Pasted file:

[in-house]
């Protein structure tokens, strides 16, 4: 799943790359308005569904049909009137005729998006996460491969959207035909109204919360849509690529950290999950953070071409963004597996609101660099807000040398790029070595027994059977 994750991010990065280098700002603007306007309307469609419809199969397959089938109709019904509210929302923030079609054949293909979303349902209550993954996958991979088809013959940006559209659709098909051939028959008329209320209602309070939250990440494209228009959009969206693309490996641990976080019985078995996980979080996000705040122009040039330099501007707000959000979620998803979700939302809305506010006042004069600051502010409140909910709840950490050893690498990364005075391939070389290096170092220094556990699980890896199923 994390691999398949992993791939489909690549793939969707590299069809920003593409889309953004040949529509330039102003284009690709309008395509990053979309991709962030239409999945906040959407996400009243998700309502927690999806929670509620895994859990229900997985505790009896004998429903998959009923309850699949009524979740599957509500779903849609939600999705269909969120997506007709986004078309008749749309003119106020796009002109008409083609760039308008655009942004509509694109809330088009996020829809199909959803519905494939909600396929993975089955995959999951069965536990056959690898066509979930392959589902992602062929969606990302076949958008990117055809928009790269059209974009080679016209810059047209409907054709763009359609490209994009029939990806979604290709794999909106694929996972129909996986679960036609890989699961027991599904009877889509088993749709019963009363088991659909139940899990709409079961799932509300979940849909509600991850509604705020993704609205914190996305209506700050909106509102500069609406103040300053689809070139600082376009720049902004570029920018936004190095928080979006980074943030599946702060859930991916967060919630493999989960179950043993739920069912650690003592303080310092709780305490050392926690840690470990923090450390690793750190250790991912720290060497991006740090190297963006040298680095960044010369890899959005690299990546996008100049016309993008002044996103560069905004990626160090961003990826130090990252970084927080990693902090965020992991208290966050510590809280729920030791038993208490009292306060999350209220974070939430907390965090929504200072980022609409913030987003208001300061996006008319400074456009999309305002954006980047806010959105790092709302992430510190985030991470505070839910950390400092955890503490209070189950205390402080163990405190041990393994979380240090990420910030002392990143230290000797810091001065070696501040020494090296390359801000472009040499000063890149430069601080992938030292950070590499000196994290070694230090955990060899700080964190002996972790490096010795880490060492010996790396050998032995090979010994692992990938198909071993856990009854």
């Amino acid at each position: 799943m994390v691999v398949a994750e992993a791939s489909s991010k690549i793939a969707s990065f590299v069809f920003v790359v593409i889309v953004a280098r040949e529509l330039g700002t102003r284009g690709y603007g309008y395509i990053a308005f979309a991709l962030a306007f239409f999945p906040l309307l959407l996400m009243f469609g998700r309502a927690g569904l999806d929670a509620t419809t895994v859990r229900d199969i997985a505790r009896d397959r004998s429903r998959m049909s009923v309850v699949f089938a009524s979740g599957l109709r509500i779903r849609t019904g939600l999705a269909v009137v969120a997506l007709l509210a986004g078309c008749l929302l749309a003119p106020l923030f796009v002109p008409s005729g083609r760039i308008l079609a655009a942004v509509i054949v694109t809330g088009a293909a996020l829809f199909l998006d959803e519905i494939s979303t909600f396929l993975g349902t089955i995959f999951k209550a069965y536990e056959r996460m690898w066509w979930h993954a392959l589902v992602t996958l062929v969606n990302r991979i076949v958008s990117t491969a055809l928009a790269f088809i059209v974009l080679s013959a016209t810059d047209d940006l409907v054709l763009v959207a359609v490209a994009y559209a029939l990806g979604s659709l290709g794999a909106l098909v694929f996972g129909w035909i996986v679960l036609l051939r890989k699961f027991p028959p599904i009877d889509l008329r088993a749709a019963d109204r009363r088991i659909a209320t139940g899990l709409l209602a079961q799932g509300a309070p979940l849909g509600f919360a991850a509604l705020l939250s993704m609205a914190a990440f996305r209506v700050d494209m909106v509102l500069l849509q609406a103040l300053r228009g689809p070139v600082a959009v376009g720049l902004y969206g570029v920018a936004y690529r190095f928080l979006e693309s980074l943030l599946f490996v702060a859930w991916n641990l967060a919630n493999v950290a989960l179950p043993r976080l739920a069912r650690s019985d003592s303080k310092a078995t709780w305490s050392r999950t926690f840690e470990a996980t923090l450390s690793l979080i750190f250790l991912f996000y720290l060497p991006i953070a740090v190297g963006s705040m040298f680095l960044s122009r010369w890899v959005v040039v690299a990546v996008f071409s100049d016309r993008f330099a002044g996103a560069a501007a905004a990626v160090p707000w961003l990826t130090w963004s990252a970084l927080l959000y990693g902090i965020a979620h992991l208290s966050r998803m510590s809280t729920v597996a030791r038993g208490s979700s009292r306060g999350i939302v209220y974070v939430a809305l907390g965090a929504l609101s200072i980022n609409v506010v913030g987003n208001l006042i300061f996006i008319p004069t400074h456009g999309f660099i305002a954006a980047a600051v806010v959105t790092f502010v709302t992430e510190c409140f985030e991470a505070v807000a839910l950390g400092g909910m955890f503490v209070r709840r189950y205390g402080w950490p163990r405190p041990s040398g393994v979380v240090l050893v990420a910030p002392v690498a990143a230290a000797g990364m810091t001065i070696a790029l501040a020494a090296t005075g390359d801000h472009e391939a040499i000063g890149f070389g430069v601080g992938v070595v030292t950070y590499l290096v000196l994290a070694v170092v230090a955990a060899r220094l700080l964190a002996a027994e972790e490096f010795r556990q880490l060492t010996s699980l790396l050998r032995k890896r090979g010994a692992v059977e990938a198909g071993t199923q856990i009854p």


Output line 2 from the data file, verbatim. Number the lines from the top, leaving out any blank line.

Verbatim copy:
């Protein structure tokens, strides 16, 4: 799943790359308005569904049909009137005729998006996460491969959207035909109204919360849509690529950290999950953070071409963004597996609101660099807000040398790029070595027994059977 994750991010990065280098700002603007306007309307469609419809199969397959089938109709019904509210929302923030079609054949293909979303349902209550993954996958991979088809013959940006559209659709098909051939028959008329209320209602309070939250990440494209228009959009969206693309490996641990976080019985078995996980979080996000705040122009040039330099501007707000959000979620998803979700939302809305506010006042004069600051502010409140909910709840950490050893690498990364005075391939070389290096170092220094556990699980890896199923 994390691999398949992993791939489909690549793939969707590299069809920003593409889309953004040949529509330039102003284009690709309008395509990053979309991709962030239409999945906040959407996400009243998700309502927690999806929670509620895994859990229900997985505790009896004998429903998959009923309850699949009524979740599957509500779903849609939600999705269909969120997506007709986004078309008749749309003119106020796009002109008409083609760039308008655009942004509509694109809330088009996020829809199909959803519905494939909600396929993975089955995959999951069965536990056959690898066509979930392959589902992602062929969606990302076949958008990117055809928009790269059209974009080679016209810059047209409907054709763009359609490209994009029939990806979604290709794999909106694929996972129909996986679960036609890989699961027991599904009877889509088993749709019963009363088991659909139940899990709409079961799932509300979940849909509600991850509604705020993704609205914190996305209506700050909106509102500069609406103040300053689809070139600082376009720049902004570029920018936004190095928080979006980074943030599946702060859930991916967060919630493999989960179950043993739920069912650690003592303080310092709780305490050392926690840690470990923090450390690793750190250790991912720290060497991006740090190297963006040298680095960044010369890899959005690299990546996008100049016309993008002044996103560069905004990626160090961003990826130090990252970084927080990693902090965020992991208290966050510590809280729920030791038993208490009292306060999350209220974070939430907390965090929504200072980022609409913030987003208001300061996006008319400074456009999309305002954006980047806010959105790092709302992430510190985030991470505070839910950390400092955890503490209070189950205390402080163990405190041990393994979380240090990420910030002392990143230290000797810091001065070696501040020494090296390359801000472009040499000063890149430069601080992938030292950070590499000196994290070694230090955990060899700080964190002996972790490096010795880490060492010996790396050998032995090979010994692992990938198909071993856990009854």